Yet, after four incredible albums, it was two perfectly legal drugs — alcohol and sleeping pills — that ended up killing him. If the shredding on "Voodoo Child" doesn't make an argument for legalization, then, I don't know what does.
Every so often the '60s psychedelic band Steppenwolf came down off their epic magic carpet rides to present the public a piece of straightforward, sober social critique. In "Don't Step On The Grass, Sam" lead singer John Kay berates Uncle Sam for wasting valuable taxpayer dollars on a fruitless cause:
"You waste my coin Sam, all you can
To jail my fellow man
For smoking all the noble weed"
Back in 1968, when this song was written, the U.S. government was arresting around 50,000 citizens per year on marijuana-related charges. Now those numbers have skyrocketed to about 700,000 arrests per year, resulting in $10.7 billion wasted on enforcement. Kay's song was prescient, but it's more relevant than ever now.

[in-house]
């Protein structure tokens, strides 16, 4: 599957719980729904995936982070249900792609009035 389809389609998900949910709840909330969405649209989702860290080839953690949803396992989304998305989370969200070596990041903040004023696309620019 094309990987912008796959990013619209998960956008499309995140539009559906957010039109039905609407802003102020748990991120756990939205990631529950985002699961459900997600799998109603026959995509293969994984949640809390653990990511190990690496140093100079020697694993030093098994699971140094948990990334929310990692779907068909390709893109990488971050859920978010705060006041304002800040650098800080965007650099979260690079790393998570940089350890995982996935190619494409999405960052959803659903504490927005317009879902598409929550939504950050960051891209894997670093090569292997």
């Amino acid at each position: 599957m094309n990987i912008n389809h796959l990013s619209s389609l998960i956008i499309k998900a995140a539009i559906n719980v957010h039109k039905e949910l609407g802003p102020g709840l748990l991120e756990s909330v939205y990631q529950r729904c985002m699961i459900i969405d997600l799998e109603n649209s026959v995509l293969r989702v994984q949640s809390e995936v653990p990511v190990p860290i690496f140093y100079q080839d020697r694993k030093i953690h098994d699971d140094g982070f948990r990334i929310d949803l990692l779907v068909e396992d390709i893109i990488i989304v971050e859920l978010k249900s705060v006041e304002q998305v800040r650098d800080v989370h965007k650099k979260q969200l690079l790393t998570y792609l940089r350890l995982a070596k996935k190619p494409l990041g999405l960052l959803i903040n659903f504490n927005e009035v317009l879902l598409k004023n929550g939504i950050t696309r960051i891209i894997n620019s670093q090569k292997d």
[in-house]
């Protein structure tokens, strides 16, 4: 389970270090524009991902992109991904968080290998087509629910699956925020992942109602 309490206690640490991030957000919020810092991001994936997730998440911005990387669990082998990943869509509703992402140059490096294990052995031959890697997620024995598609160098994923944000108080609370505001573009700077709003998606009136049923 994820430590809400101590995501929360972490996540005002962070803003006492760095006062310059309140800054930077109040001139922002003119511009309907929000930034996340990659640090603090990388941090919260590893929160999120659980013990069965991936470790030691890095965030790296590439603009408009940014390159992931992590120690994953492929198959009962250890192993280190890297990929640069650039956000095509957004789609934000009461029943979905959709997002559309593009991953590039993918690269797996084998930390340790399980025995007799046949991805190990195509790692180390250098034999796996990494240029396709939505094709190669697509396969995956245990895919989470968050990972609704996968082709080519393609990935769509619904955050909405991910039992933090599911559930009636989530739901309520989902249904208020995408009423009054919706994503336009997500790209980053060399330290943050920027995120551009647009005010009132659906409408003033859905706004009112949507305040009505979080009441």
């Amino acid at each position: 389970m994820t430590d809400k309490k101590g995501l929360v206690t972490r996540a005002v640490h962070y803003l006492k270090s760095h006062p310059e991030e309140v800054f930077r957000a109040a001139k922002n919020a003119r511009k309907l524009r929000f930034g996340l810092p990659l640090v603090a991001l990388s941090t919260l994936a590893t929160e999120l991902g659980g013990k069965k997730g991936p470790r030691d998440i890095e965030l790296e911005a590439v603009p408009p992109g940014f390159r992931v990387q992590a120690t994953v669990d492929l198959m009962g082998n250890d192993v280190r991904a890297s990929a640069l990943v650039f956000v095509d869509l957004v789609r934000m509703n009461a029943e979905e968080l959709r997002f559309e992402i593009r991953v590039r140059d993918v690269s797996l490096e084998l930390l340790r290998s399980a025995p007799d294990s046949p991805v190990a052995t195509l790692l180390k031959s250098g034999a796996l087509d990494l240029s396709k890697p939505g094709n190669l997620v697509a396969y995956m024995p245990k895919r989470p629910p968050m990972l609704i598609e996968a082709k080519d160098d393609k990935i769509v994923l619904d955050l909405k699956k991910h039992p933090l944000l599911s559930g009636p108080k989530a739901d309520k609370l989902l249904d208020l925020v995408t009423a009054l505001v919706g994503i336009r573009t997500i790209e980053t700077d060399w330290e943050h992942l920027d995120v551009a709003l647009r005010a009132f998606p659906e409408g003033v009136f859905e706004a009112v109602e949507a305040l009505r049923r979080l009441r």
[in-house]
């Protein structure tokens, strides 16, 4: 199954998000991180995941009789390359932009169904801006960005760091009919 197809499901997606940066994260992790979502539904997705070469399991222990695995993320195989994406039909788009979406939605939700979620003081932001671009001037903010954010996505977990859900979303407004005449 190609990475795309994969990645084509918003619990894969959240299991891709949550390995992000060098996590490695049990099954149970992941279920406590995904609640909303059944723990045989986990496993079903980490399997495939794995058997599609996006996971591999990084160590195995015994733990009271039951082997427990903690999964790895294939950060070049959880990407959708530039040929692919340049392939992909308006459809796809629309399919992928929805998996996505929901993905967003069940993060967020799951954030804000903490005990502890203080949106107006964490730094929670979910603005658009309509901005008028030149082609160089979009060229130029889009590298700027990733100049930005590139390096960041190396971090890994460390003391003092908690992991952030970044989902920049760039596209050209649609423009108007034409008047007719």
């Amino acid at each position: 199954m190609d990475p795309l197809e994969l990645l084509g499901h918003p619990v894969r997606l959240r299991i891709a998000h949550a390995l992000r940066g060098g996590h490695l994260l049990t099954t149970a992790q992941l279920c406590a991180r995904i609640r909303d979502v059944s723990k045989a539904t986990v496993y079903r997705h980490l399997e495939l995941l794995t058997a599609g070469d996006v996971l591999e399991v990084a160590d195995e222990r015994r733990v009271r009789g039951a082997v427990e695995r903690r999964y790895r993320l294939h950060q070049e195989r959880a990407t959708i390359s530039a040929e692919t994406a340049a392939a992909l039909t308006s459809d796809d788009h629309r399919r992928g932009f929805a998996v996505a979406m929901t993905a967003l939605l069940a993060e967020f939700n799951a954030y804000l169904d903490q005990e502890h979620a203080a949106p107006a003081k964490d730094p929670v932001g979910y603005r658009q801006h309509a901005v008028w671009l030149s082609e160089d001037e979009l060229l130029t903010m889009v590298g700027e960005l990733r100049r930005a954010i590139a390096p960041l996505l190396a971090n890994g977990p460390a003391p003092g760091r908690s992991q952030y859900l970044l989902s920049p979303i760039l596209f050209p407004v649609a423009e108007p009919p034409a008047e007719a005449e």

Outkast's entire first album is riddled with weed puns and shout-outs (ex: the ad-lib "Hootie Hoo" is a shoutout to White Owl, the group's blunt of choice), but the band has always taken their discussions of the drug to higher planes.
The deep smooth beat is its own argument for legalization, but Andre 3000 makes it explicit on the chorus: "I'm just crumblin' erb, I'm just crumblin' erb / Niggas killing niggas they don't understand."
He pitches getting high as a kind of necessary spiritual pause — a step back from the daily hustle. But they, more than anyone else, have always pointed out that marijuana use is a means to an end — not an end in itself.
These three men have written some of the most sultry weed ballads ever to grace a stoner's ear. The three of them together — Snoop and Andre especially — couldn't help but make an epic, laid-back weed anthem about how great working hard on music is (and how it's a better drug than weed).
And, of course, the album is called Waiting to Inhale. Of course.